science commentary

Is Alzheimer's disease caused by a fungus?

A possible new direction in view of the failures of antiamyloid therapy.
by T.J. Nelson


A fascinating paper in the journal Scientific Reports (“Different Brain Regions are Infected with Fungi in Alzheimer's Disease” by Pisa, Alonso, et al.) proposes that Alzheimer's disease (AD) is caused by a fungal infection in the brain. From their abstract:

“Different brain regions including external frontal cortex, cerebellar hemisphere, entorhinal cortex/hippocampus and choroid plexus contain fungal material, which is absent in brain tissue from control individuals. Analysis of brain sections from ten additional AD patients reveals that all are infected with fungi. Fungal infection is also observed in blood vessels, which may explain the vascular pathology frequently detected in AD patients.”

The idea of AD being an infection of some sort is not new. Because inflammation is a characteristic feature of AD, many researchers have suggested that AD could be caused by an infectious agent. The suspects include herpesvirus, blue-green algae, bacteria (including our old friend Treponema spp.) from dental abscesses, and many others. None has ever held up.

Perhaps the most compelling theory is that beta-amyloid, a small fragment of a big protein called APP, can act as a prion particle. A prion is a misfolded protein that can act as an infectious agent; once formed, it transmits the disease to other cells. Prions are known to cause Creutzfeldt-Jakob disease (CJD, a prion disease similar to BSE or mad cow disease), so the theory has gotten a lot of attention, though it is highly controversial.

Prions could also be responsible for Parkinson's disease and Huntington's disease. Yet in Alzheimer's, Parkinson's and especially in frontotemporal dementia, there are some patients who have inherited the disease, which means that a genetic defect is responsible, so researchers have tended to be skeptical of the prion theory of AD.

Beta-amyloid amylospheroids
Spherical clumps of beta-amyloid, known as amylospheroids, photographed with an atomic force microscope. Scale is 0.75 × 0.50 microns.
The biggest problem with prions is: they're toxic. But we already knew beta-amyloid is toxic. So what's gained by calling them prions? There's a lot of evidence that beta-amyloid has to be in clumps of just the right size to be toxic. We took a picture of one particularly nasty form of amyloid clumps known as amylospheroids using an atomic force microscope (see photo at right).

The term prion has multiple meanings: besides the generic meaning used here, there is also a prion protein PrPc, which is an important protein found in the brain. It seems to be involved in memory or synaptogenesis. When misfolded, it is called the scrapie form PrPSc. PrPSc may act as a template to induce misfolding of normal PrPc. Mutations in PrP may increase the rate of misfolding, causing transmissible spongiform encephalopathies such as BSE and CJD[1].

The beta-amyloid that you buy in the store or that your parents put in your Christmas stocking is hardly toxic at all; neither are the big insoluble amyloid plaques. But those spherical medium-size clumps are deadly poison to nerve cells. If an amyloid clump was able to convert the harmless type into these clumps, we might think of it as a sort of infection.

That's the theory, anyway. The problem with beta-amyloid, of course, is that antibody therapy to eliminate it has little or no effect on the disease. That could mean the antibody just isn't reaching the clumps, or maybe it's getting there too late. Or maybe beta-amyloid is not the cause at all.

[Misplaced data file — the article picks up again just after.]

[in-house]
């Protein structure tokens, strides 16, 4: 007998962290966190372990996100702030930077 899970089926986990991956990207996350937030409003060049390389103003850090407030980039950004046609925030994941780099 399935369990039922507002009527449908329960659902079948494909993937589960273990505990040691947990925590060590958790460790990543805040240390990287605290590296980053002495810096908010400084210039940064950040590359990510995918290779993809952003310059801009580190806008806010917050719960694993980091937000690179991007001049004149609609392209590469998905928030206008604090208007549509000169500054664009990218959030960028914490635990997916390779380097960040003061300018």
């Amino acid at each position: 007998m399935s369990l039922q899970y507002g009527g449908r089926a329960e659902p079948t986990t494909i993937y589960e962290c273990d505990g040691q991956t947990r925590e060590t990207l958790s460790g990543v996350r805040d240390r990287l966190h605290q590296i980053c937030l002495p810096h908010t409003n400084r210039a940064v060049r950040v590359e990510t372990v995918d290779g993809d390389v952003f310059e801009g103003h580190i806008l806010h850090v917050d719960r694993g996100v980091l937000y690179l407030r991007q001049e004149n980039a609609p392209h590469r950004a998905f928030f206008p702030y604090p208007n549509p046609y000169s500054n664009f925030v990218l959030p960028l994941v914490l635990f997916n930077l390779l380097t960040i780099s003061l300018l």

That's why the fungus idea is so appealing. Fungi produce mycotoxins, which are toxic at extremely low levels. Fungi produce many toxins, such as fusarium toxins (e.g. trichothecenes, as in the famous Yellow Rain fiasco) and ergot alkaloids, which have strong CNS and vascular effects. However, the time course for fungal infections is different than that of AD and PD, and of course fungi don't just attack older people, so there would have to be another factor, like decreased resistance with age.

In AD, large amounts of the beta-amyloid protein accumulate in the brain. Despite many years of investigation, its purpose and function are a mystery. Pisa et al. hypothesize that beta-amyloid acts as an antifungal agent, and amyloid is just the brain's way of defending itself. Beta-amyloid strongly binds metal ions like copper, so one might even speculate about the formation of hydroxyl radicals through the Cu2+/H2O2 reaction. Hydroxyl radical would be highly toxic, though nonspecific, and would be just as likely to kill neurons as fungi.

Some people have made much of the fact that these researchers are in Spain, the implication being that American and British scientists are resistant to new ideas, and maybe even suppressing them. Sigh.

Unfortunately for the theory, the same research group in the past also published papers suggesting fungus as a cause of ALS and multiple sclerosis. So until someone else repeats these experiments, there are at least three alternative possibilities to be ruled out first:

  1. Some of their patients were misdiagnosed.
  2. Fungal infection is opportunistic, and not causally related to any of the diseases.
  3. Their laboratory is in serious need of a good cleaning.

And finally, the acid test: somebody will have to prove it by injecting fungus extracted from one patient into another and showing that it produces the disease, and then (hopefully) curing them with an antifungal agent. But first, we have to wait for confirmation of the Spanish lab's provocative findings.

1. Flechsig E, Weissmann C. Curr Mol Med. 2004 Jun;4(4):337-53. The role of PrP in health and disease. Abstract

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